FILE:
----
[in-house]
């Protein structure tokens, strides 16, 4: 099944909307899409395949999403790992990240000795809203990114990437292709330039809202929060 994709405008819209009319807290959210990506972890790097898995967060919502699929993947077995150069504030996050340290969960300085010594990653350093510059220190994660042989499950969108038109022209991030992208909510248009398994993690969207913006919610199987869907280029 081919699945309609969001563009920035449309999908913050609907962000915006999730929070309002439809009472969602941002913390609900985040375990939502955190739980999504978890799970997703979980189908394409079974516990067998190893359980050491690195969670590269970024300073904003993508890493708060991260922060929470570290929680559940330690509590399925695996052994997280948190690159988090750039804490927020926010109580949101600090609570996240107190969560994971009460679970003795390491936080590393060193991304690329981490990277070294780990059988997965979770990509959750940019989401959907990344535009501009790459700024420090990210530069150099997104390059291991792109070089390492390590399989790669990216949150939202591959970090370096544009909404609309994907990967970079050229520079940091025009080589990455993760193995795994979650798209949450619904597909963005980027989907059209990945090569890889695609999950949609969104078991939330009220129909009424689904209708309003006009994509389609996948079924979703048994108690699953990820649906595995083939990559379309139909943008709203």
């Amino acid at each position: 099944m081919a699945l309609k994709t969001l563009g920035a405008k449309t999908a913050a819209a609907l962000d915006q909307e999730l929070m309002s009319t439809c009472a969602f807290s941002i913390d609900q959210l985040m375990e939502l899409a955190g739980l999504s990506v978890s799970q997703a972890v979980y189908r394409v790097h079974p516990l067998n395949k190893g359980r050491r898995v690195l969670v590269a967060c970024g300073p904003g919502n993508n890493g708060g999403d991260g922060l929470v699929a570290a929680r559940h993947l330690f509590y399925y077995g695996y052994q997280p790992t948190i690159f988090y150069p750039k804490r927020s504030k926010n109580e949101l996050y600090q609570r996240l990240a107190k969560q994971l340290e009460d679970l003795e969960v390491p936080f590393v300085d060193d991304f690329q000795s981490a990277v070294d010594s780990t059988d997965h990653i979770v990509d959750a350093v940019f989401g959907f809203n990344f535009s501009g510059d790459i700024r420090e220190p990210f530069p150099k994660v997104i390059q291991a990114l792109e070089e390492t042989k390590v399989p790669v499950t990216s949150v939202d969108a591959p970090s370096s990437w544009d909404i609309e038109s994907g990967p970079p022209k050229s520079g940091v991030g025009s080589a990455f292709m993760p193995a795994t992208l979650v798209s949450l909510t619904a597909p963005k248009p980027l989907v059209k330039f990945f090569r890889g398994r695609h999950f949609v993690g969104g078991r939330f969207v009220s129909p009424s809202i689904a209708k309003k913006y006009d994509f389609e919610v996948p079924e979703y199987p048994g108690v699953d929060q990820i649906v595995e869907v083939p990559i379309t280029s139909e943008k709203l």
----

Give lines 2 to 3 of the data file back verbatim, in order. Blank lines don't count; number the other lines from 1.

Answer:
């Protein structure tokens, strides 16, 4: 099944909307899409395949999403790992990240000795809203990114990437292709330039809202929060 994709405008819209009319807290959210990506972890790097898995967060919502699929993947077995150069504030996050340290969960300085010594990653350093510059220190994660042989499950969108038109022209991030992208909510248009398994993690969207913006919610199987869907280029 081919699945309609969001563009920035449309999908913050609907962000915006999730929070309002439809009472969602941002913390609900985040375990939502955190739980999504978890799970997703979980189908394409079974516990067998190893359980050491690195969670590269970024300073904003993508890493708060991260922060929470570290929680559940330690509590399925695996052994997280948190690159988090750039804490927020926010109580949101600090609570996240107190969560994971009460679970003795390491936080590393060193991304690329981490990277070294780990059988997965979770990509959750940019989401959907990344535009501009790459700024420090990210530069150099997104390059291991792109070089390492390590399989790669990216949150939202591959970090370096544009909404609309994907990967970079050229520079940091025009080589990455993760193995795994979650798209949450619904597909963005980027989907059209990945090569890889695609999950949609969104078991939330009220129909009424689904209708309003006009994509389609996948079924979703048994108690699953990820649906595995083939990559379309139909943008709203």
């Amino acid at each position: 099944m081919a699945l309609k994709t969001l563009g920035a405008k449309t999908a913050a819209a609907l962000d915006q909307e999730l929070m309002s009319t439809c009472a969602f807290s941002i913390d609900q959210l985040m375990e939502l899409a955190g739980l999504s990506v978890s799970q997703a972890v979980y189908r394409v790097h079974p516990l067998n395949k190893g359980r050491r898995v690195l969670v590269a967060c970024g300073p904003g919502n993508n890493g708060g999403d991260g922060l929470v699929a570290a929680r559940h993947l330690f509590y399925y077995g695996y052994q997280p790992t948190i690159f988090y150069p750039k804490r927020s504030k926010n109580e949101l996050y600090q609570r996240l990240a107190k969560q994971l340290e009460d679970l003795e969960v390491p936080f590393v300085d060193d991304f690329q000795s981490a990277v070294d010594s780990t059988d997965h990653i979770v990509d959750a350093v940019f989401g959907f809203n990344f535009s501009g510059d790459i700024r420090e220190p990210f530069p150099k994660v997104i390059q291991a990114l792109e070089e390492t042989k390590v399989p790669v499950t990216s949150v939202d969108a591959p970090s370096s990437w544009d909404i609309e038109s994907g990967p970079p022209k050229s520079g940091v991030g025009s080589a990455f292709m993760p193995a795994t992208l979650v798209s949450l909510t619904a597909p963005k248009p980027l989907v059209k330039f990945f090569r890889g398994r695609h999950f949609v993690g969104g078991r939330f969207v009220s129909p009424s809202i689904a209708k309003k913006y006009d994509f389609e919610v996948p079924e979703y199987p048994g108690v699953d929060q990820i649906v595995e869907v083939p990559i379309t280029s139909e943008k709203l």